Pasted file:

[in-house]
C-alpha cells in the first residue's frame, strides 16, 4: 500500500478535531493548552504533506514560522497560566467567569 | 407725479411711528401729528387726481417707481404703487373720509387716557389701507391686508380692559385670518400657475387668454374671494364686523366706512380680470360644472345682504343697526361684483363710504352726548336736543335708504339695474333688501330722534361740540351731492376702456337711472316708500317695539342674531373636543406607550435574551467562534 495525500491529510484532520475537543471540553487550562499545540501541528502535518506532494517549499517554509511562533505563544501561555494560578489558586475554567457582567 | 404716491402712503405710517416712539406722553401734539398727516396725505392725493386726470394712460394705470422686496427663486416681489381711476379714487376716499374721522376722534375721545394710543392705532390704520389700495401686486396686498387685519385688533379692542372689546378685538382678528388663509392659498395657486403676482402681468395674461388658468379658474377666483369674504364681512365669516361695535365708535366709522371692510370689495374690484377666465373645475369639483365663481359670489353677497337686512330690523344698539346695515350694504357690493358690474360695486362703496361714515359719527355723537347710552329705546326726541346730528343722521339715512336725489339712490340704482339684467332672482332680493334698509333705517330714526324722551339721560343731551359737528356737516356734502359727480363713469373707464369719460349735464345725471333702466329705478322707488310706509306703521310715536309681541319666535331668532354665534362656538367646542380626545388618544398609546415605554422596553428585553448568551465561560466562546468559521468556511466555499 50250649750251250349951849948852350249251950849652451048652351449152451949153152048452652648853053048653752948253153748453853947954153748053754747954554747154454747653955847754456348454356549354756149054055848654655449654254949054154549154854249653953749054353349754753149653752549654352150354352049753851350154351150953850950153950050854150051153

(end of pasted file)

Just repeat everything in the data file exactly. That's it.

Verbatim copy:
[in-house]
C-alpha cells in the first residue's frame, strides 16, 4: 500500500478535531493548552504533506514560522497560566467567569 | 407725479411711528401729528387726481417707481404703487373720509387716557389701507391686508380692559385670518400657475387668454374671494364686523366706512380680470360644472345682504343697526361684483363710504352726548336736543335708504339695474333688501330722534361740540351731492376702456337711472316708500317695539342674531373636543406607550435574551467562534 495525500491529510484532520475537543471540553487550562499545540501541528502535518506532494517549499517554509511562533505563544501561555494560578489558586475554567457582567 | 404716491402712503405710517416712539406722553401734539398727516396725505392725493386726470394712460394705470422686496427663486416681489381711476379714487376716499374721522376722534375721545394710543392705532390704520389700495401686486396686498387685519385688533379692542372689546378685538382678528388663509392659498395657486403676482402681468395674461388658468379658474377666483369674504364681512365669516361695535365708535366709522371692510370689495374690484377666465373645475369639483365663481359670489353677497337686512330690523344698539346695515350694504357690493358690474360695486362703496361714515359719527355723537347710552329705546326726541346730528343722521339715512336725489339712490340704482339684467332672482332680493334698509333705517330714526324722551339721560343731551359737528356737516356734502359727480363713469373707464369719460349735464345725471333702466329705478322707488310706509306703521310715536309681541319666535331668532354665534362656538367646542380626545388618544398609546415605554422596553428585553448568551465561560466562546468559521468556511466555499 50250649750251250349951849948852350249251950849652451048652351449152451949153152048452652648853053048653752948253153748453853947954153748053754747954554747154454747653955847754456348454356549354756149054055848654655449654254949054154549154854249653953749054353349754753149653752549654352150354352049753851350154351150953850950153950050854150051153